Both physical and emotional injuries can result in death, but it is the emotional injuries that have led to the rising rate of suicide amongst our Armed Forces. As with the physical, however, emotional injuries can be successfully treated if detected early enough and appropriate care is provided.
A lot has changed at Fort Campbell in the past two years. New facilities for the treatment of wounded warriors have been erected. Not only have new buildings specifically dedicated to the care and treatment of soldiers been constructed across the installation, but also new housing to accommodate their families, new barracks to provide soldiers a greater sense of privacy and individualism. New community centers have helped establish a feeling of family and community in this gated military oasis.
Additionally, new professional health care providers have been hired to accommodate the increased demand on services, nearly doubling the number of clinical social workers and licensed counselors. New programs and services also have been added to existing state-of-the-art intervention services.
The Army as a whole has taken a holistic approach to soldier wellness, developing programs in cooperation with prestigious institutions of higher learning. These programs have incorporated five pillars of wellness—spiritual, emotional, physical, social, and family. Each pillar is devoted to developing individual soldier readiness.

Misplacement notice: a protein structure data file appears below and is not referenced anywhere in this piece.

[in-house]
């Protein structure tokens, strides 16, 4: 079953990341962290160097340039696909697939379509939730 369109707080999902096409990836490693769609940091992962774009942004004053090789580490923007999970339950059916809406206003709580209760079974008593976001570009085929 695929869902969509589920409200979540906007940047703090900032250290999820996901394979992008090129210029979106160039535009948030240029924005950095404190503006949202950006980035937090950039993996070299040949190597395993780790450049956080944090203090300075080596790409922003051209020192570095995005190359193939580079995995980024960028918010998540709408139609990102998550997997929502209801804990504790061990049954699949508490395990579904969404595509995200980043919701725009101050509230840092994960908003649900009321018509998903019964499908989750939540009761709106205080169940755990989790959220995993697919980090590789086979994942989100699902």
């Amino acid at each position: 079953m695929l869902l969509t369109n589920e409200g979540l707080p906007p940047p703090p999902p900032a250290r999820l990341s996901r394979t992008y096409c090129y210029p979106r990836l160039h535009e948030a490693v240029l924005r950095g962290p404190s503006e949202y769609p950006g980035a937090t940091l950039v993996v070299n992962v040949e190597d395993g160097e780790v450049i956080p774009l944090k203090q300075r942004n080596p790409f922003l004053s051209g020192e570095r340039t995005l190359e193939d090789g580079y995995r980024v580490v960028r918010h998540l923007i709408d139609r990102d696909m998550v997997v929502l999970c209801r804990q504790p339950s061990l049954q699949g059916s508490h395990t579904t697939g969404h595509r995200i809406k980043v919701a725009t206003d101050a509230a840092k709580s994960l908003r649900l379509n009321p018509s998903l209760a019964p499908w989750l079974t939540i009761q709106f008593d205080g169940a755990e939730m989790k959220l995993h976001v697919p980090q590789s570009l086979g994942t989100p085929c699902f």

The first of several such programs is the Army Comprehensive Soldier Fitness program. The main objective of the program is to increase the resilience of soldiers and families by developing and increasing their strengths in all five pillars. Enhanced resilience, achieved by a combination of specific training in the five pillars of wellness and improved physical fitness can decrease post traumatic stress, decrease the incidence of undesirable and destructive behaviors, and lead to a greater likelihood for post-adversity growth and professional success.
Soldiers will be assessed in each of these five categories and the results will direct individualized training, intervention, or treatment programs, as needed to improve individual strength and resilience. Newly enlisted soldiers will undergo an assessment as they begin their military service and periodically throughout their careers.